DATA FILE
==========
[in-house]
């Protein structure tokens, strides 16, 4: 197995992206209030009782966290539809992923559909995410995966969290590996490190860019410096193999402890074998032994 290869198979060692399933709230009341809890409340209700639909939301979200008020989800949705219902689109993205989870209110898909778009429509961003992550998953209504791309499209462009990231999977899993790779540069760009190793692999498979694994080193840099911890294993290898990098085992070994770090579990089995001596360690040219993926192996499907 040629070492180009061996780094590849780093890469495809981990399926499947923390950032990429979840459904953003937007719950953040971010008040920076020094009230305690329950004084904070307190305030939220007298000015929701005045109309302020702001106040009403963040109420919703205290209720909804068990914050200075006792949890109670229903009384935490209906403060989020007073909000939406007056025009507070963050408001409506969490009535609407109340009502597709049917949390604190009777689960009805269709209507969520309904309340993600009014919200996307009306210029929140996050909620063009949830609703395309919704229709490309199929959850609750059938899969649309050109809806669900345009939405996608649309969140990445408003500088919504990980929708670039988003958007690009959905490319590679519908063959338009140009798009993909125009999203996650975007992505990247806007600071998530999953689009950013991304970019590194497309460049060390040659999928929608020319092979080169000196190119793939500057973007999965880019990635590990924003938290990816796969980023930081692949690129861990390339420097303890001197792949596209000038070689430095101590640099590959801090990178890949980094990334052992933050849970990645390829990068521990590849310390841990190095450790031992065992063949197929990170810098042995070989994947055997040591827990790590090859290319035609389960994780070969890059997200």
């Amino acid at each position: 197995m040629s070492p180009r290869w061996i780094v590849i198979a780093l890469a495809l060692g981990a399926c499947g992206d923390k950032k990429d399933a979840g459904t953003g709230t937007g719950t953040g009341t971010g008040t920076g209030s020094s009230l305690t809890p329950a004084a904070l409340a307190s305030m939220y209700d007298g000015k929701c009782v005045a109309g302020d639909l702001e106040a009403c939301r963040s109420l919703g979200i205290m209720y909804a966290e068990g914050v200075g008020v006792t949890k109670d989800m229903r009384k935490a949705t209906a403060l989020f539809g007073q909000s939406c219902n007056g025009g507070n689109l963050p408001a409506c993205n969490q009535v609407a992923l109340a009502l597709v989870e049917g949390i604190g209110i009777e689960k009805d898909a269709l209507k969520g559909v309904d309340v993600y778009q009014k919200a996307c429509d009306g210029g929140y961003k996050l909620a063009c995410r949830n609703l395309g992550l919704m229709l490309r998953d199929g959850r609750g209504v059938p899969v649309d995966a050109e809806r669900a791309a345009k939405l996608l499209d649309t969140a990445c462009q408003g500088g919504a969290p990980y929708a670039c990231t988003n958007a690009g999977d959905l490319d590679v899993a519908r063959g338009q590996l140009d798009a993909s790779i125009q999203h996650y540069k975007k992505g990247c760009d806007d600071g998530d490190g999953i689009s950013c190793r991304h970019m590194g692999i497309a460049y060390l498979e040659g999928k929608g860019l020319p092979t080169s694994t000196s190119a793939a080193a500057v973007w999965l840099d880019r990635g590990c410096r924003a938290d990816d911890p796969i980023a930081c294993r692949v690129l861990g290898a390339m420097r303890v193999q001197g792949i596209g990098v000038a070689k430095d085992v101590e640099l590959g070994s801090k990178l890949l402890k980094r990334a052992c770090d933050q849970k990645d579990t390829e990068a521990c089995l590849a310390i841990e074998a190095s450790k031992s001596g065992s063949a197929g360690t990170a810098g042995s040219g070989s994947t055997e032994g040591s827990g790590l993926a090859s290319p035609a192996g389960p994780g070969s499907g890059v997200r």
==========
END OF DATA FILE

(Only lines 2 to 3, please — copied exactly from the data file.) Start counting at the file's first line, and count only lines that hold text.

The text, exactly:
């Protein structure tokens, strides 16, 4: 197995992206209030009782966290539809992923559909995410995966969290590996490190860019410096193999402890074998032994 290869198979060692399933709230009341809890409340209700639909939301979200008020989800949705219902689109993205989870209110898909778009429509961003992550998953209504791309499209462009990231999977899993790779540069760009190793692999498979694994080193840099911890294993290898990098085992070994770090579990089995001596360690040219993926192996499907 040629070492180009061996780094590849780093890469495809981990399926499947923390950032990429979840459904953003937007719950953040971010008040920076020094009230305690329950004084904070307190305030939220007298000015929701005045109309302020702001106040009403963040109420919703205290209720909804068990914050200075006792949890109670229903009384935490209906403060989020007073909000939406007056025009507070963050408001409506969490009535609407109340009502597709049917949390604190009777689960009805269709209507969520309904309340993600009014919200996307009306210029929140996050909620063009949830609703395309919704229709490309199929959850609750059938899969649309050109809806669900345009939405996608649309969140990445408003500088919504990980929708670039988003958007690009959905490319590679519908063959338009140009798009993909125009999203996650975007992505990247806007600071998530999953689009950013991304970019590194497309460049060390040659999928929608020319092979080169000196190119793939500057973007999965880019990635590990924003938290990816796969980023930081692949690129861990390339420097303890001197792949596209000038070689430095101590640099590959801090990178890949980094990334052992933050849970990645390829990068521990590849310390841990190095450790031992065992063949197929990170810098042995070989994947055997040591827990790590090859290319035609389960994780070969890059997200």
């Amino acid at each position: 197995m040629s070492p180009r290869w061996i780094v590849i198979a780093l890469a495809l060692g981990a399926c499947g992206d923390k950032k990429d399933a979840g459904t953003g709230t937007g719950t953040g009341t971010g008040t920076g209030s020094s009230l305690t809890p329950a004084a904070l409340a307190s305030m939220y209700d007298g000015k929701c009782v005045a109309g302020d639909l702001e106040a009403c939301r963040s109420l919703g979200i205290m209720y909804a966290e068990g914050v200075g008020v006792t949890k109670d989800m229903r009384k935490a949705t209906a403060l989020f539809g007073q909000s939406c219902n007056g025009g507070n689109l963050p408001a409506c993205n969490q009535v609407a992923l109340a009502l597709v989870e049917g949390i604190g209110i009777e689960k009805d898909a269709l209507k969520g559909v309904d309340v993600y778009q009014k919200a996307c429509d009306g210029g929140y961003k996050l909620a063009c995410r949830n609703l395309g992550l919704m229709l490309r998953d199929g959850r609750g209504v059938p899969v649309d995966a050109e809806r669900a791309a345009k939405l996608l499209d649309t969140a990445c462009q408003g500088g919504a969290p990980y929708a670039c990231t988003n958007a690009g999977d959905l490319d590679v899993a519908r063959g338009q590996l140009d798009a993909s790779i125009q999203h996650y540069k975007k992505g990247c760009d806007d600071g998530d490190g999953i689009s950013c190793r991304h970019m590194g692999i497309a460049y060390l498979e040659g999928k929608g860019l020319p092979t080169s694994t000196s190119a793939a080193a500057v973007w999965l840099d880019r990635g590990c410096r924003a938290d990816d911890p796969i980023a930081c294993r692949v690129l861990g290898a390339m420097r303890v193999q001197g792949i596209g990098v000038a070689k430095d085992v101590e640099l590959g070994s801090k990178l890949l402890k980094r990334a052992c770090d933050q849970k990645d579990t390829e990068a521990c089995l590849a310390i841990e074998a190095s450790k031992s001596g065992s063949a197929g360690t990170a810098g042995s040219g070989s994947t055997e032994g040591s827990g790590l993926a090859s290319p035609a192996g389960p994780g070969s499907g890059v997200r």